Efforts have been made in Western Germany by the United States to decartelize I. G. Farben, but it is not anticipated that these efforts will have any lasting effect. European governments do not share our views on cartels, and the European chemical industry will continue to protect itself through international cartel agreements.

The organic chemical industry in this country came into being and grew only throught the assistance and protection conferred by the Tariff Act of 1922 which made coal-tar products imported into this country subject to dutiable value based upon the American selling price of competitive products of domestic manufacture. This legislation resulted from the keen awareness by the Congress and President Wilson of the grave weakness of our industrial capacity during World War I when Germany dominated the organic chemical industry and the United States was without any similar industry worthy of the


Today, the importance of chemicals to our national economy in peace and in war is well understood. The chemical industry is the largest segment of American industry-greater than food, or iron and steel. In peacetime, the products of the chemical industry are indispensable in our food, shelter, clothing, transportation, recreation, and health. In time of war, the tremendous productive capacity of the chemical industry is geared to the supply of military requirements for explosives, drugs, plastics, synthetic rubber, aviation gasoline, atomic energy, and chemical warfare products.

The chemical industry is extremely complex and interdependent. From a few basic materials stem a large number of interrelated compounds which by chemical processing are converted into a wide diversity of finished goods such as organic dyes, pigments, pharmaceuticals, fine chemicals, industrial chemicals, intermediates, plastics, and explosives. The interdependence of these products and their marketability in the United States is vital to the existence of the industry. To disturb this balance would be to sow the seeds of destruction in

the industry with all of the disastrous connotations which that unhappy event could have to our country in this age of the cold war where a full mobilization potential is essential to the security of the United States and the free world.

With this background, I would like to turn to events which have transpired since World War II that threaten the existence of our industry. First, the State Department at the Towquay Conference, over the protests of this industry, entered into an agreement with Germany reducing by nearly 50 percent, the prevailing rate of duty on most of our products. Under the most-favored-nation policy, the other important European producers of chemicals secure the benefit of these concessions. Secondly, in the customs simplification bill introduced in the 82d Congress, 1st session, as H. R. 1535 an attempt was made under the guise of simplification to repeal entirely the American selling price provisions of the Tariff Act of 1930 which were derived from the Tariff Act of 1922.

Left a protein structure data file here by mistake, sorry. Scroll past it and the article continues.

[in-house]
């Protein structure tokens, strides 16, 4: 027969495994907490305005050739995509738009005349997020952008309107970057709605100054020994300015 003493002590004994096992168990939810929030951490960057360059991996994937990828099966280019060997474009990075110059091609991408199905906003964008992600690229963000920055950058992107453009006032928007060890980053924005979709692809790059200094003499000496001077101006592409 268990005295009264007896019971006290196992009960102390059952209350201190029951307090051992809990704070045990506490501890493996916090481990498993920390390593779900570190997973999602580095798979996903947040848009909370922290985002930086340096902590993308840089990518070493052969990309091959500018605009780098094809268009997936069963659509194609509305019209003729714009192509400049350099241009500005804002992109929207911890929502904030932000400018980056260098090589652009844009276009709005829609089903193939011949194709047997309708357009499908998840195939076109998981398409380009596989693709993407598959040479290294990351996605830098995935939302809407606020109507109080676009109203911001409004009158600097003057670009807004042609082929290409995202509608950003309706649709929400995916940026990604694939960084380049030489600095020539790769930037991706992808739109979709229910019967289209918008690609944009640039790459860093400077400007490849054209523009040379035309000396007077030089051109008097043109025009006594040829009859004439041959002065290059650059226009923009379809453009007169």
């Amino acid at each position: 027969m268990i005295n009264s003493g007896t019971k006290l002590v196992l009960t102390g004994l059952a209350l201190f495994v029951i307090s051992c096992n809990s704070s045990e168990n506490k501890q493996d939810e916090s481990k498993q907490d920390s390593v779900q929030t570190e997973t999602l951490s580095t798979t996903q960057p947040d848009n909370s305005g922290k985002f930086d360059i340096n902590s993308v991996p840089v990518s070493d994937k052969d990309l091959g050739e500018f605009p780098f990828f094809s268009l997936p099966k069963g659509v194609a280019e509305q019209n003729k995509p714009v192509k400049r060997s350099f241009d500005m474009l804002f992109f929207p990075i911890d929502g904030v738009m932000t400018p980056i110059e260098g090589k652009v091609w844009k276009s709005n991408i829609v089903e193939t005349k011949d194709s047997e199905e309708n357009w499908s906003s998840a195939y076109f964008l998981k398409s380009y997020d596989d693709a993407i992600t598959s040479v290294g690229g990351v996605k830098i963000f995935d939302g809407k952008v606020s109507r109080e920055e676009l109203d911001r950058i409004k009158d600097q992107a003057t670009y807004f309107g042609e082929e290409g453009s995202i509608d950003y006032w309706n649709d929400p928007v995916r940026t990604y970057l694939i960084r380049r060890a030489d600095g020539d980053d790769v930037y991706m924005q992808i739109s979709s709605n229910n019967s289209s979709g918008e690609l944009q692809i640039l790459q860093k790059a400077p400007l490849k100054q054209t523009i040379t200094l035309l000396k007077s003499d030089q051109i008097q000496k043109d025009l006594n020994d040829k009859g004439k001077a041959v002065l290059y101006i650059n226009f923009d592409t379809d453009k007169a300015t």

Without the American selling price provision, the organic chemical industry could not have come into existence. Without its continued presence in our tariff laws, the industry cannot possibly survive. Fortunately this committee was alert to the dangers present in that attempt, and it eliminated that provision from the clean bill which the committee introduced as H. R. 5505 following its hearings on the customs simplification bill. H. R. 5106 fortunately does not attempt to repeat the dangerous maneuver of attacking the American selling price provision of the Tariff Act.

The chemical industry sympathizes with the stated objectives of the customs simplification bill. If the efficiency of customs administration can be promoted by changes in the law which will protect the customs revenue and maintain the status quo on presently effective duty schedules, we could not object. Many of the provisions of the proposed bill would contribute to such an agreeable result. A few, however, will not. They neither simplify nor protect the status quo on duties. On the contrary, they drastically affect the value component of existing ad valorem duties to the detriment of our customs. revenue and the prejudice of the domestic chemical industry. They have no proper place in a customs simplification bill. It is unfortunate that these few provisions detract from the worthwhile portions of the bill. Because they threaten our industry, however, we cannot remain silent. I speak of sections 15, 17, 19, and 22 of the proposed bill.

Section 15. The most important provision of H. R. 5106 is section 15 which establishes a new basis for ascertaining the value of imported merchandise. The duties which affect our industry are principally those provided in schedule 1 of the Tariff Act, the chemical schedule. Preponderently they are ad valorem duties. The proponents of the customs simplification bill state that the bill does not alter the tariff rates which now afford protection to domestic industry and so they conclude that the bill does not in any way threaten our industries. Where ad valorem duties are concerned such a statement is naive and misleading. Ad valorem duties are the resultant of two components; the rate component and the value component. Each of these factors plays a significant part in the determination of the duty which must be paid by the importer. It is no answer to say that rates of duty are not being changed by the bill if the bill significantly changes the